LONDON U.S. President Barack Obama arrived in London on Thursday with a mission - to persuade British voters not to ditch membership of the European Union in a referendum that Washington fears could weaken the West.
His visit is a welcome one for Prime Minister David Cameron, leading the "In" campaign, but has drawn scorn from those arguing that Britain should leave the EU.
Obama is likely to suggest Britons should vote to stay in the bloc to preserve Britain's wealth, its "special relationship" with the United States and the cohesion of the West.
"As the president has said, we support a strong United Kingdom in the European Union," Ben Rhodes, Obama's deputy national security adviser, told reporters in Washington before the trip.
After a visit to Saudi Arabia, including talks with King Salman, Obama arrived in London on Thursday.
The U.S. government - and many U.S. banks and companies - fear a Brexit would unleash market turmoil, diminish British clout, undermine London's status as a global financial capital, cripple the EU and undermine Western security.
Opinion polls indicated that British voters are leaning towards the "In" camp in the June 23 referendum, but many remain undecided.
Asked about Obama's views, Cameron told the parliament:
"Personally I believe we should listen to advice from friends and other countries and I struggle to find the leader of any friendly country who thinks we should leave."
Cameron has said that in the face of what he terms Russian President Vladimir Putin's aggression, this is no time to drop out of the club Britain joined in 1973.
For Britain's closest ally, EU membership amplifies British influence, facilitates trade for U.S. companies and strengthens the 28-member bloc which Washington views as a pillar of stability in the post-World War Two era.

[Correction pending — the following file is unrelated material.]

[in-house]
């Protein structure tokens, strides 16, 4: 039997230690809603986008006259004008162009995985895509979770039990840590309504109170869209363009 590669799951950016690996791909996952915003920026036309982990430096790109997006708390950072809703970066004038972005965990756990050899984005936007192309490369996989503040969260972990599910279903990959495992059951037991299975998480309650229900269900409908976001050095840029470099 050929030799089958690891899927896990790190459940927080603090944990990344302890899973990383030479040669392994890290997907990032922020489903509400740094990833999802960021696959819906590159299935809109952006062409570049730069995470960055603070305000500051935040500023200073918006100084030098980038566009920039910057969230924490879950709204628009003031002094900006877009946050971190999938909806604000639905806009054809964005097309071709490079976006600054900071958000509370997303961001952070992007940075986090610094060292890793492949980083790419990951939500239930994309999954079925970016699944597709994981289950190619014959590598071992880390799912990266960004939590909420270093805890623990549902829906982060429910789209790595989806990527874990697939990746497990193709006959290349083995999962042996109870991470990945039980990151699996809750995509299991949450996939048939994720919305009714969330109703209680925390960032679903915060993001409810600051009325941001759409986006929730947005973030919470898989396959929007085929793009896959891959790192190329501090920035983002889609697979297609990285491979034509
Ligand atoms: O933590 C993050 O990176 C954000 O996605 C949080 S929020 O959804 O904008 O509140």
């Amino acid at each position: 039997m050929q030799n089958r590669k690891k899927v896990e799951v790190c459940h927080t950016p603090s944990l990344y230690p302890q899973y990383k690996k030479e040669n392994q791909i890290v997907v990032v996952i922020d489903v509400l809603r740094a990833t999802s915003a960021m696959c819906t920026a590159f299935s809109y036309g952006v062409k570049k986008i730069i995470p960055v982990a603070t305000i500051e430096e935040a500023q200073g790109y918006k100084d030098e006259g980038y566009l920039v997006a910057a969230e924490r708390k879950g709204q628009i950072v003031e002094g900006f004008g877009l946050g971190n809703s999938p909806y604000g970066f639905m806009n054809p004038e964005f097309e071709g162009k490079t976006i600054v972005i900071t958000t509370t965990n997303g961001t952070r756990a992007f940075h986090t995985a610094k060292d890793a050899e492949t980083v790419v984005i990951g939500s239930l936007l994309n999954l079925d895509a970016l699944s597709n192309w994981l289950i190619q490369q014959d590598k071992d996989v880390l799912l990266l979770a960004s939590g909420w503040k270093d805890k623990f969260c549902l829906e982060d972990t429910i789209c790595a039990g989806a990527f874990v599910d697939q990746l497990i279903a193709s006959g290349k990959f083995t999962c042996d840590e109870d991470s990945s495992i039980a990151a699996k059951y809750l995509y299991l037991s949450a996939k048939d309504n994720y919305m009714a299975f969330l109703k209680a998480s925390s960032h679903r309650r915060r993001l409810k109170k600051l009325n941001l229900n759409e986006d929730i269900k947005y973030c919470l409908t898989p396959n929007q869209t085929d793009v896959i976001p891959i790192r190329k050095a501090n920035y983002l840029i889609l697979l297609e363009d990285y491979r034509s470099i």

Opponents of the EU - many of whom laud the U.S. alliance - say that membership has shackled Britain to the corpse of a failed German-dominated experiment in European integration and that Britain, if freed, could prosper as a sole trader.
New York-born Boris Johnson, the London mayor who heads the "Out" campaign, said he did not want to be lectured by Americans about EU membership.
"President Obama should butt out," Nigel Farage, another prominent opponent of EU membership, told Reuters.
"This is an unwelcome interference from the most anti-British American president there has ever been. Mercifully, he won't be in office for much longer."
"Out" campaigners have said the United States would never agree to dilute its own national sovereignty in the way the EU requires of its member states.
Ahead of a 2014 Scottish vote on independence, Obama said he hoped Britain "remains strong, robust and united", a comment that was welcomed by unionist politicians in London.
Obama's term in office ends next Jan. 20. On Friday he will have lunch at Windsor Castle with Queen Elizabeth, who celebrated her 90th birthday on Thursday, and her husband Prince Philip.
After lunch, Obama will hold talks with Cameron.
(Additional reporting and Kylie MacLellan, Kate Holton and William James; Writing by Guy Faulconbridge; Editing by Andrew Roche and Richard Balmforth)
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